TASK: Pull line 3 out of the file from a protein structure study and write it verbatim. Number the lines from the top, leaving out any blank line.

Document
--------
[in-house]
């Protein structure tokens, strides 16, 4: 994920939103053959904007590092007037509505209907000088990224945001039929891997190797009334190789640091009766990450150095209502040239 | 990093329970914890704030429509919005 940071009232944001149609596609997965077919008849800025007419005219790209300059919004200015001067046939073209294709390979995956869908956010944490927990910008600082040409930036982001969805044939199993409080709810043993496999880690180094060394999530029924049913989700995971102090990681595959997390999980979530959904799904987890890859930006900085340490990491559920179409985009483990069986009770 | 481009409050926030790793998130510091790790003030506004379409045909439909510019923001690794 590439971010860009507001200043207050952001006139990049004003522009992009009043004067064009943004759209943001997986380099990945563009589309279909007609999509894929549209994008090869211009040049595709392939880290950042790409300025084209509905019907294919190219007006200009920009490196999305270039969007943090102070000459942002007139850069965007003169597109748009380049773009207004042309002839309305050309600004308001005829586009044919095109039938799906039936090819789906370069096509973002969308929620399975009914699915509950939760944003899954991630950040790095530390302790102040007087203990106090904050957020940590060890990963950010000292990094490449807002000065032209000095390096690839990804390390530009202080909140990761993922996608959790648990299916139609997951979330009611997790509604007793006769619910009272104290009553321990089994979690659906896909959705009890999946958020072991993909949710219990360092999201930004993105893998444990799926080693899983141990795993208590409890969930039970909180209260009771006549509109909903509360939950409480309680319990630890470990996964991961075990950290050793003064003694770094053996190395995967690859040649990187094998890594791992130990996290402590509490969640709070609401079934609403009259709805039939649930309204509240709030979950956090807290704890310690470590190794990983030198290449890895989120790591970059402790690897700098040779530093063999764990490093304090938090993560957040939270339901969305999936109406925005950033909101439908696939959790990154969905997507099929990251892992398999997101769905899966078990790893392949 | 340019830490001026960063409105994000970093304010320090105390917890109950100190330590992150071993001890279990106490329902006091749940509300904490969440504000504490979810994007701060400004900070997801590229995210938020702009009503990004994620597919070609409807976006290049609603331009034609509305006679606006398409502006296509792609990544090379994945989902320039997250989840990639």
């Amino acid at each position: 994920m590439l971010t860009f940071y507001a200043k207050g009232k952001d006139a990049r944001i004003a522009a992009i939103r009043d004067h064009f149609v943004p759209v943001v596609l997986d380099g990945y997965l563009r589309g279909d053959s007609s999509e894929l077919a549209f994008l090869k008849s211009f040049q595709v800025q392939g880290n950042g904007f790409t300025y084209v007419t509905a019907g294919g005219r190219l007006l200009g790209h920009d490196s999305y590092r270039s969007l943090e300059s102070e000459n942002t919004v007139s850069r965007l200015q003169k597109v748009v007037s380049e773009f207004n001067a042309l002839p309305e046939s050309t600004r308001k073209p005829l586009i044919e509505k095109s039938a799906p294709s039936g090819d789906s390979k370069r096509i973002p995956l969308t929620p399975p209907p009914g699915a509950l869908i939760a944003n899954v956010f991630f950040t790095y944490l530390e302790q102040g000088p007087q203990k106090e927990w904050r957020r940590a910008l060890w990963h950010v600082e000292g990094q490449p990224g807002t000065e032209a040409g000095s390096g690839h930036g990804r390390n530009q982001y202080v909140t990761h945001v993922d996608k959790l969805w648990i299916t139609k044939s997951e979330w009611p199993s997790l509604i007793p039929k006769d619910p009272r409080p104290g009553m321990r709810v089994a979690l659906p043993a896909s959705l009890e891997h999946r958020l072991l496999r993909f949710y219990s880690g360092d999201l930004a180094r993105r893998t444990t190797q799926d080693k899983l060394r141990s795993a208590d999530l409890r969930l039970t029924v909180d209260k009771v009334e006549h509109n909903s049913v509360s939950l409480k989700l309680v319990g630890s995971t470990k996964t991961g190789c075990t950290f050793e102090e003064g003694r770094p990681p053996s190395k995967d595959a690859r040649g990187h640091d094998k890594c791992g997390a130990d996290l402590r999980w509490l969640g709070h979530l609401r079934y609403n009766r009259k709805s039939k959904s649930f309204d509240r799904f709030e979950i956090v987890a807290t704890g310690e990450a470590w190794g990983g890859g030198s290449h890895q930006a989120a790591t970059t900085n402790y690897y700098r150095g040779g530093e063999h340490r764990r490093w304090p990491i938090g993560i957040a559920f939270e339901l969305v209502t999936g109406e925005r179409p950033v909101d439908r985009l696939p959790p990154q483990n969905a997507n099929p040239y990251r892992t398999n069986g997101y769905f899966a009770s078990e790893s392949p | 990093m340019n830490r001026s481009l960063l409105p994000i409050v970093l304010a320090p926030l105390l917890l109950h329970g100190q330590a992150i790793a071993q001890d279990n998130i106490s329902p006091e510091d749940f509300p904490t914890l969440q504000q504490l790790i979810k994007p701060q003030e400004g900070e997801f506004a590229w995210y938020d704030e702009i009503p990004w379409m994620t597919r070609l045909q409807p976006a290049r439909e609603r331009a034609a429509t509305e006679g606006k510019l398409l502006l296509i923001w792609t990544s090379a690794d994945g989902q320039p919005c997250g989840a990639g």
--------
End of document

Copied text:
């Amino acid at each position: 994920m590439l971010t860009f940071y507001a200043k207050g009232k952001d006139a990049r944001i004003a522009a992009i939103r009043d004067h064009f149609v943004p759209v943001v596609l997986d380099g990945y997965l563009r589309g279909d053959s007609s999509e894929l077919a549209f994008l090869k008849s211009f040049q595709v800025q392939g880290n950042g904007f790409t300025y084209v007419t509905a019907g294919g005219r190219l007006l200009g790209h920009d490196s999305y590092r270039s969007l943090e300059s102070e000459n942002t919004v007139s850069r965007l200015q003169k597109v748009v007037s380049e773009f207004n001067a042309l002839p309305e046939s050309t600004r308001k073209p005829l586009i044919e509505k095109s039938a799906p294709s039936g090819d789906s390979k370069r096509i973002p995956l969308t929620p399975p209907p009914g699915a509950l869908i939760a944003n899954v956010f991630f950040t790095y944490l530390e302790q102040g000088p007087q203990k106090e927990w904050r957020r940590a910008l060890w990963h950010v600082e000292g990094q490449p990224g807002t000065e032209a040409g000095s390096g690839h930036g990804r390390n530009q982001y202080v909140t990761h945001v993922d996608k959790l969805w648990i299916t139609k044939s997951e979330w009611p199993s997790l509604i007793p039929k006769d619910p009272r409080p104290g009553m321990r709810v089994a979690l659906p043993a896909s959705l009890e891997h999946r958020l072991l496999r993909f949710y219990s880690g360092d999201l930004a180094r993105r893998t444990t190797q799926d080693k899983l060394r141990s795993a208590d999530l409890r969930l039970t029924v909180d209260k009771v009334e006549h509109n909903s049913v509360s939950l409480k989700l309680v319990g630890s995971t470990k996964t991961g190789c075990t950290f050793e102090e003064g003694r770094p990681p053996s190395k995967d595959a690859r040649g990187h640091d094998k890594c791992g997390a130990d996290l402590r999980w509490l969640g709070h979530l609401r079934y609403n009766r009259k709805s039939k959904s649930f309204d509240r799904f709030e979950i956090v987890a807290t704890g310690e990450a470590w190794g990983g890859g030198s290449h890895q930006a989120a790591t970059t900085n402790y690897y700098r150095g040779g530093e063999h340490r764990r490093w304090p990491i938090g993560i957040a559920f939270e339901l969305v209502t999936g109406e925005r179409p950033v909101d439908r985009l696939p959790p990154q483990n969905a997507n099929p040239y990251r892992t398999n069986g997101y769905f899966a009770s078990e790893s392949p | 990093m340019n830490r001026s481009l960063l409105p994000i409050v970093l304010a320090p926030l105390l917890l109950h329970g100190q330590a992150i790793a071993q001890d279990n998130i106490s329902p006091e510091d749940f509300p904490t914890l969440q504000q504490l790790i979810k994007p701060q003030e400004g900070e997801f506004a590229w995210y938020d704030e702009i009503p990004w379409m994620t597919r070609l045909q409807p976006a290049r439909e609603r331009a034609a429509t509305e006679g606006k510019l398409l502006l296509i923001w792609t990544s090379a690794d994945g989902q320039p919005c997250g989840a990639g």